Keywords: additive manufacturing, design for additive manufacturing, electron beam melting, self-supporting overhang

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1848 Implementation of a Photo-Curable 3D Additive Manufacturing Technology with Grey Capability by Using Piezo Ink-jets

Authors: Ming-Jong Tsai, Y. L. Cheng, Y. L. Kuo, S. Y. Hsiao, J. W. Chen, P. H. Liu, D. H. Chen

Abstract:

The 3D printing is a combination of digital technology, material science, intelligent manufacturing and control of opto-mechatronics systems. It is called the third industrial revolution from the view of the Economist Journal. A color 3D printing machine may provide the necessary support for high value-added industrial and commercial design, architectural design, personal boutique, and 3D artist’s creation. The main goal of this paper is to develop photo-curable color 3D manufacturing technology and system implementation. The key technologies include (1) Photo-curable color 3D additive manufacturing processes development and materials research (2) Piezo type ink-jet head control and Opto-mechatronics integration technique of the photo-curable color 3D laminated manufacturing system. The proposed system is integrated with single Piezo type ink-jet head with two individual channels for two primary UV light curable color resins which can provide for future colorful 3D printing solutions. The main research results are 16 grey levels and grey resolution of 75 dpi.

Keywords: 3D printing, additive manufacturing, color, photo-curable, Piezo type ink-jet, UV Resin

Procedia PDF Downloads 445
1847 Integrated Design in Additive Manufacturing Based on Design for Manufacturing

Authors: E. Asadollahi-Yazdi, J. Gardan, P. Lafon

Abstract:

Nowadays, manufactures are encountered with production of different version of products due to quality, cost and time constraints. On the other hand, Additive Manufacturing (AM) as a production method based on CAD model disrupts the design and manufacturing cycle with new parameters. To consider these issues, the researchers utilized Design For Manufacturing (DFM) approach for AM but until now there is no integrated approach for design and manufacturing of product through the AM. So, this paper aims to provide a general methodology for managing the different production issues, as well as, support the interoperability with AM process and different Product Life Cycle Management tools. The problem is that the models of System Engineering which is used for managing complex systems cannot support the product evolution and its impact on the product life cycle. Therefore, it seems necessary to provide a general methodology for managing the product’s diversities which is created by using AM. This methodology must consider manufacture and assembly during product design as early as possible in the design stage. The latest approach of DFM, as a methodology to analyze the system comprehensively, integrates manufacturing constraints in the numerical model in upstream. So, DFM for AM is used to import the characteristics of AM into the design and manufacturing process of a hybrid product to manage the criteria coming from AM. Also, the research presents an integrated design method in order to take into account the knowledge of layers manufacturing technologies. For this purpose, the interface model based on the skin and skeleton concepts is provided, the usage and manufacturing skins are used to show the functional surface of the product. Also, the material flow and link between the skins are demonstrated by usage and manufacturing skeletons. Therefore, this integrated approach is a helpful methodology for designer and manufacturer in different decisions like material and process selection as well as, evaluation of product manufacturability.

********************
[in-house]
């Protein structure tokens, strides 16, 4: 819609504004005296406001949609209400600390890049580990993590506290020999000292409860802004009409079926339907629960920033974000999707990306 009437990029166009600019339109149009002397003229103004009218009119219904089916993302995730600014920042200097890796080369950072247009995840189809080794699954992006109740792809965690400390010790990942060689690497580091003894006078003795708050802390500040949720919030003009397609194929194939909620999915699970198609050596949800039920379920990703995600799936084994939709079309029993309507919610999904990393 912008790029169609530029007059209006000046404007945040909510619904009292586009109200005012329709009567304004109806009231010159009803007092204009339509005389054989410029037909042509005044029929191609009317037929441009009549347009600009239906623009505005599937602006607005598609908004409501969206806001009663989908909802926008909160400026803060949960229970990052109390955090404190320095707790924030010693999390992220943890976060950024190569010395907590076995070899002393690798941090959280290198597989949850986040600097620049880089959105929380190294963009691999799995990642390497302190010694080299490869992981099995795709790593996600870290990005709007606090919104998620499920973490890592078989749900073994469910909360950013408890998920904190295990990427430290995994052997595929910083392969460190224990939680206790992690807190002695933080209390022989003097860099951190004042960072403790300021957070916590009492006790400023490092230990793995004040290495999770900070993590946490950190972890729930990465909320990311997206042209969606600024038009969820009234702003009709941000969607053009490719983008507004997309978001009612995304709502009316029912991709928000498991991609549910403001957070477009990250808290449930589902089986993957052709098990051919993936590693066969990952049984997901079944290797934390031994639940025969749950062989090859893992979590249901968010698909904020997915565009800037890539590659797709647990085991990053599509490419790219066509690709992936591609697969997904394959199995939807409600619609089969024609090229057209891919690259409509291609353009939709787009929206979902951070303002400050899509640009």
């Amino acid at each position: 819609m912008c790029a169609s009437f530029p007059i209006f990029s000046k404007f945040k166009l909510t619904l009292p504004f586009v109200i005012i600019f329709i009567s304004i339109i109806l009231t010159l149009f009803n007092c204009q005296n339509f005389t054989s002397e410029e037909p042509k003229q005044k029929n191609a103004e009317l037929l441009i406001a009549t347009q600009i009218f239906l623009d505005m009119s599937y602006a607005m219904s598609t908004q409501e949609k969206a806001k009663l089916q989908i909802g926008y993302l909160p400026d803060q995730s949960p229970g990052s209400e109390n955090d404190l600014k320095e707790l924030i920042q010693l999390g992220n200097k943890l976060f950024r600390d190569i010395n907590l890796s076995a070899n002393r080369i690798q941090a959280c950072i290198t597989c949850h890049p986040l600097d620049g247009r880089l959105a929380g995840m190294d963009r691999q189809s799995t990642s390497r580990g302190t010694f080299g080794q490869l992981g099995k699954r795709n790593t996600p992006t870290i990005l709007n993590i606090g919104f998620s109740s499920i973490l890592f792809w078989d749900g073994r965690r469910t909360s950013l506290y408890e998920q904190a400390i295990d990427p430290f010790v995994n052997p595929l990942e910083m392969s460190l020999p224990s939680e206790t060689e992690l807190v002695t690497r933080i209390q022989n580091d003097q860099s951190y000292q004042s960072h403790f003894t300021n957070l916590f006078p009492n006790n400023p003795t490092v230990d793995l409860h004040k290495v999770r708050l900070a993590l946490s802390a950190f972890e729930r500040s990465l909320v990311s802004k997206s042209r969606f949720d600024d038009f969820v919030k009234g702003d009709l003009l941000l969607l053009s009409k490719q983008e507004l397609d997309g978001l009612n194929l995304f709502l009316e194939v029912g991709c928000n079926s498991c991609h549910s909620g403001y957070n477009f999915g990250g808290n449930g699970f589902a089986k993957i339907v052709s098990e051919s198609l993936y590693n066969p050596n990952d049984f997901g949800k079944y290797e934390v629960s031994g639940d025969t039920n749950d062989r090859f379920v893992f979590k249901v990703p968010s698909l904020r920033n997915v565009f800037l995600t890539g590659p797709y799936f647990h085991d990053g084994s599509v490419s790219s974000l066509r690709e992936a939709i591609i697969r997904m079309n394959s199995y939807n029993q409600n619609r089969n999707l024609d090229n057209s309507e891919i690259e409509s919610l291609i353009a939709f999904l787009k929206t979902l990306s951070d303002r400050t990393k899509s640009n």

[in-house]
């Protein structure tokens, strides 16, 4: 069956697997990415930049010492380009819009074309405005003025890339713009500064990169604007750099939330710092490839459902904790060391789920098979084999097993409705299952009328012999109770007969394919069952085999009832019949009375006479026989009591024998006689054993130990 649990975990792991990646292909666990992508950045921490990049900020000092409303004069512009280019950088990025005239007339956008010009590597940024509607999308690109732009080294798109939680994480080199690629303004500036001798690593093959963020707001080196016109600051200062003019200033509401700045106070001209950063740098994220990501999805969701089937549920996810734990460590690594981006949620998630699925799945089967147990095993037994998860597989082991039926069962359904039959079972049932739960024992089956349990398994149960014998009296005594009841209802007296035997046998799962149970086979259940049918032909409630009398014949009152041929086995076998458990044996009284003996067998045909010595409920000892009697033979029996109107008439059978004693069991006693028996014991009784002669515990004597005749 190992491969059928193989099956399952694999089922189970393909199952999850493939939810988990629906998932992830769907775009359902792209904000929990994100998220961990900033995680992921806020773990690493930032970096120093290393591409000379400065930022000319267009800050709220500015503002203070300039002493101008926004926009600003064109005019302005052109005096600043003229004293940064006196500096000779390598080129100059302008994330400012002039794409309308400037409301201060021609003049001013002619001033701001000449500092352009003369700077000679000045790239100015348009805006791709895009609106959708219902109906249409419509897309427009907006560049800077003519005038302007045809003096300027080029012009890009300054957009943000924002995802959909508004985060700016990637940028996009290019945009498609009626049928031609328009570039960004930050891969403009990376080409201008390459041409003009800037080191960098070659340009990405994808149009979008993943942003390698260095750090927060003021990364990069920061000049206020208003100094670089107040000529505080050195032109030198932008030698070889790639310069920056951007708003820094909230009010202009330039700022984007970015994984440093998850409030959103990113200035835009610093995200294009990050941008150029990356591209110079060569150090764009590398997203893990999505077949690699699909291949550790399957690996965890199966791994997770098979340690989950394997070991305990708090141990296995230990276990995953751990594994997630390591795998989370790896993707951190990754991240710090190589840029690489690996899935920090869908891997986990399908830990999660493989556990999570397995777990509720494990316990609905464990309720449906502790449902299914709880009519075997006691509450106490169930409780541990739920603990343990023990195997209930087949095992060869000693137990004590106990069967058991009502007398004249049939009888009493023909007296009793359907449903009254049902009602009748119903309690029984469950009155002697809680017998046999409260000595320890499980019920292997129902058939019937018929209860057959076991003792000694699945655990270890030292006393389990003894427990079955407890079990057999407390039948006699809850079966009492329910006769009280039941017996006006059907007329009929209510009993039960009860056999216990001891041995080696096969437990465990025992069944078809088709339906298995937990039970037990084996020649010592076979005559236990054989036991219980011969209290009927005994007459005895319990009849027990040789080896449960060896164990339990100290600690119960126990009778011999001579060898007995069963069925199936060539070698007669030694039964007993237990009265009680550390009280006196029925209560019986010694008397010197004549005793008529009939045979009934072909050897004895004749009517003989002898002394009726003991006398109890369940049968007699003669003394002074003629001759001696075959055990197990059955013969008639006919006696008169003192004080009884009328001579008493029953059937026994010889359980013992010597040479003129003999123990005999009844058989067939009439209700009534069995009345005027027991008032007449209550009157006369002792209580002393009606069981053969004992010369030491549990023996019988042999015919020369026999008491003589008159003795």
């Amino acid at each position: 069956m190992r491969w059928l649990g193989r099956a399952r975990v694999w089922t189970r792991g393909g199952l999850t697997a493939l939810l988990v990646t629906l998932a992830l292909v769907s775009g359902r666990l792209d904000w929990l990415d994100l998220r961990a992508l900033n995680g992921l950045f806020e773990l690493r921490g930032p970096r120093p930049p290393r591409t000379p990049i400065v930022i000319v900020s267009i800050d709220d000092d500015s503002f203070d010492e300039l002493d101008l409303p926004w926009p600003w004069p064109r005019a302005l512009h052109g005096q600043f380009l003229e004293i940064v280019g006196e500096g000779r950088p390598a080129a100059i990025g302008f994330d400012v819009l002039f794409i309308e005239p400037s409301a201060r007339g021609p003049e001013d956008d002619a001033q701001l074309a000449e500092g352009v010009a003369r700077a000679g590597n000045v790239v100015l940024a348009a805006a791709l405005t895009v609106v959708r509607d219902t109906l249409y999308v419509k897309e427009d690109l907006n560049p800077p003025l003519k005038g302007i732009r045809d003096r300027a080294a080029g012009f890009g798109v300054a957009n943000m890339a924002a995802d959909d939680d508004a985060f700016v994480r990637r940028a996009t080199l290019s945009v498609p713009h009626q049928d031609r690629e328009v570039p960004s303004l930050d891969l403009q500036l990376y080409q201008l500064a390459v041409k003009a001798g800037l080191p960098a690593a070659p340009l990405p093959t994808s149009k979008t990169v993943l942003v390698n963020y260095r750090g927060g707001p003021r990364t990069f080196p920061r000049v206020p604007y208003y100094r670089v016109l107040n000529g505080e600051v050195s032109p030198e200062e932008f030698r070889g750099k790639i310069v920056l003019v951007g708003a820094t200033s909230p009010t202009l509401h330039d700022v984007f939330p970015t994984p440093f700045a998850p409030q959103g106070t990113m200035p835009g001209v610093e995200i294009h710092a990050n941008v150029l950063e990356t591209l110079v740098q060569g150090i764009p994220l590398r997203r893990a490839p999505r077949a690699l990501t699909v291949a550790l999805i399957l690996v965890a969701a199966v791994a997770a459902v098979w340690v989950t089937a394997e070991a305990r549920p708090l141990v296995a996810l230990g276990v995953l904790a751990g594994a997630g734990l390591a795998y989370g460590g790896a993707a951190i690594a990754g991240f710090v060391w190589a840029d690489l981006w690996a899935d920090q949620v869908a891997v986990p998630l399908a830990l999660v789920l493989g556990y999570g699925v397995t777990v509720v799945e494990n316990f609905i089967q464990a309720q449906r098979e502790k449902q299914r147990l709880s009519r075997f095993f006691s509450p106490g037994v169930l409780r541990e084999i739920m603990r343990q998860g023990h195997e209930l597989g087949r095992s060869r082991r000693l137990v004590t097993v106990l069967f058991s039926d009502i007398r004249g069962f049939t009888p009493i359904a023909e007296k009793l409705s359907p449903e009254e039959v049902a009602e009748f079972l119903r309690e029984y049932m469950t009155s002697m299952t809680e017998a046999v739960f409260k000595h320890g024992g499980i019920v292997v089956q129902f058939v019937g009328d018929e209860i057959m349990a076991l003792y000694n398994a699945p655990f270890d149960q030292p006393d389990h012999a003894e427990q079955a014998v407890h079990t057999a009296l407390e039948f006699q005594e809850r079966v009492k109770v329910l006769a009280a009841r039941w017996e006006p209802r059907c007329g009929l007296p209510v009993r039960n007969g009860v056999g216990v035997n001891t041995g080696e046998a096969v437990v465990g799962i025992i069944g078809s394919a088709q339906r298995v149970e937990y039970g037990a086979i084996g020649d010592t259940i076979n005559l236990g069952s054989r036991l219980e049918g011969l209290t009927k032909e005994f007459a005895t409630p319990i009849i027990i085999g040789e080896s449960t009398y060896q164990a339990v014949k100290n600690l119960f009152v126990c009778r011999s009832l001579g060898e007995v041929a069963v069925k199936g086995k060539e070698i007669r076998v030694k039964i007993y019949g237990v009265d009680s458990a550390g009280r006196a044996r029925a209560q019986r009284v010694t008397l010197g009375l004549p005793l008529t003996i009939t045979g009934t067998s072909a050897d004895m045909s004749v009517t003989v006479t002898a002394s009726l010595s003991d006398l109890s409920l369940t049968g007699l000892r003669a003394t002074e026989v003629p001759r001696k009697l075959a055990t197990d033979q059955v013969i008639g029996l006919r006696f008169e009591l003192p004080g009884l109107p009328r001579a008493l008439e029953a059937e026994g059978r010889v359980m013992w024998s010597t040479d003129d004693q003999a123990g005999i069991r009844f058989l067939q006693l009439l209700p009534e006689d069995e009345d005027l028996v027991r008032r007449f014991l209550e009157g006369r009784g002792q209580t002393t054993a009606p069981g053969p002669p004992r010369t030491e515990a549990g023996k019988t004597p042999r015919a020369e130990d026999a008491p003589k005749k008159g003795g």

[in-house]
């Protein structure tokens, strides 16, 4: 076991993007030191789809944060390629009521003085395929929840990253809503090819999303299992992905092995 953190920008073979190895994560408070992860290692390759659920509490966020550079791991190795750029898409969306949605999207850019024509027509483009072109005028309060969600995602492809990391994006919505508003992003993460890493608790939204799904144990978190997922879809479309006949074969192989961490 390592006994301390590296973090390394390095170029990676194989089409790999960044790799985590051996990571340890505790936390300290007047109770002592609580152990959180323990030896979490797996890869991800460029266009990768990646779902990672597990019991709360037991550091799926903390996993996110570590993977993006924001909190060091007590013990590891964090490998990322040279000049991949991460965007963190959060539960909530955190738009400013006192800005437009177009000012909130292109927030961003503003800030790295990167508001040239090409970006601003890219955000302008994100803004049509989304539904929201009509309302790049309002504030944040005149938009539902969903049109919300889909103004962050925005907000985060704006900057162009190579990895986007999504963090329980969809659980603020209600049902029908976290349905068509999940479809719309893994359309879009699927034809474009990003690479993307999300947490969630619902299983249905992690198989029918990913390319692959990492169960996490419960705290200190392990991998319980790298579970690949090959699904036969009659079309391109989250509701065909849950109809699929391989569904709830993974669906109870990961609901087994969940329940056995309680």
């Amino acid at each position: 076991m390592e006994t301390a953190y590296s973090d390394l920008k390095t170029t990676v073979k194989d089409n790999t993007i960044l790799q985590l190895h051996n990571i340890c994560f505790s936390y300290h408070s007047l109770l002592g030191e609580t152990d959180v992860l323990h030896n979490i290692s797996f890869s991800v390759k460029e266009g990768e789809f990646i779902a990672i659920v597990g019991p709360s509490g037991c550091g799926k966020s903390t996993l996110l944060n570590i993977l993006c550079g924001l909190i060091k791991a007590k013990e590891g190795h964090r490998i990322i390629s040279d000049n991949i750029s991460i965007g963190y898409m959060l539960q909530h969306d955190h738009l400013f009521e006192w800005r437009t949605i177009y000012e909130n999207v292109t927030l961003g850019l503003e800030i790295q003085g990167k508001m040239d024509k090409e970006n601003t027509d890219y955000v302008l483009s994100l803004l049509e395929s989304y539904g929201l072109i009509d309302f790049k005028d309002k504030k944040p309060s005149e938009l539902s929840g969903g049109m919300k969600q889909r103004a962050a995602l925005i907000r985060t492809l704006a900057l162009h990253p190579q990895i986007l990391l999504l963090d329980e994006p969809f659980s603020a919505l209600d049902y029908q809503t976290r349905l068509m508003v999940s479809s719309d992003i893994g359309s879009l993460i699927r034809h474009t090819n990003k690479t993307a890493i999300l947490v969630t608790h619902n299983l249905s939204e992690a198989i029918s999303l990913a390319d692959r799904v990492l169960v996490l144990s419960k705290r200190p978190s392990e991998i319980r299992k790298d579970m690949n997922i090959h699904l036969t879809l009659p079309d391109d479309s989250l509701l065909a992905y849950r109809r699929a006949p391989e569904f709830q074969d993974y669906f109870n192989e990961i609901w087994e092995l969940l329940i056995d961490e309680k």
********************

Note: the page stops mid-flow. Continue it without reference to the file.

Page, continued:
Keywords: additive manufacturing, 3D printing, design for manufacturing, integrated design, interoperability

Procedia PDF Downloads 236
1846 Comparison of the Material Response Based on Production Technologies of Metal Foams

Authors: Tamas Mankovits

Abstract:

Lightweight cellular-type structures like metal foams have excellent mechanical properties, therefore the interest in these materials is widely spreading as load-bearing structural elements, e.g. as implants. Numerous technologies are available to produce metal foams. In this paper the material response of closed cell foam structures produced by direct foaming and additive technology is compared. The production technology circumstances are also investigated. Geometrical variations are developed for foam structures produced by additive manufacturing and simulated by finite element method to be able to predict the mechanical behavior.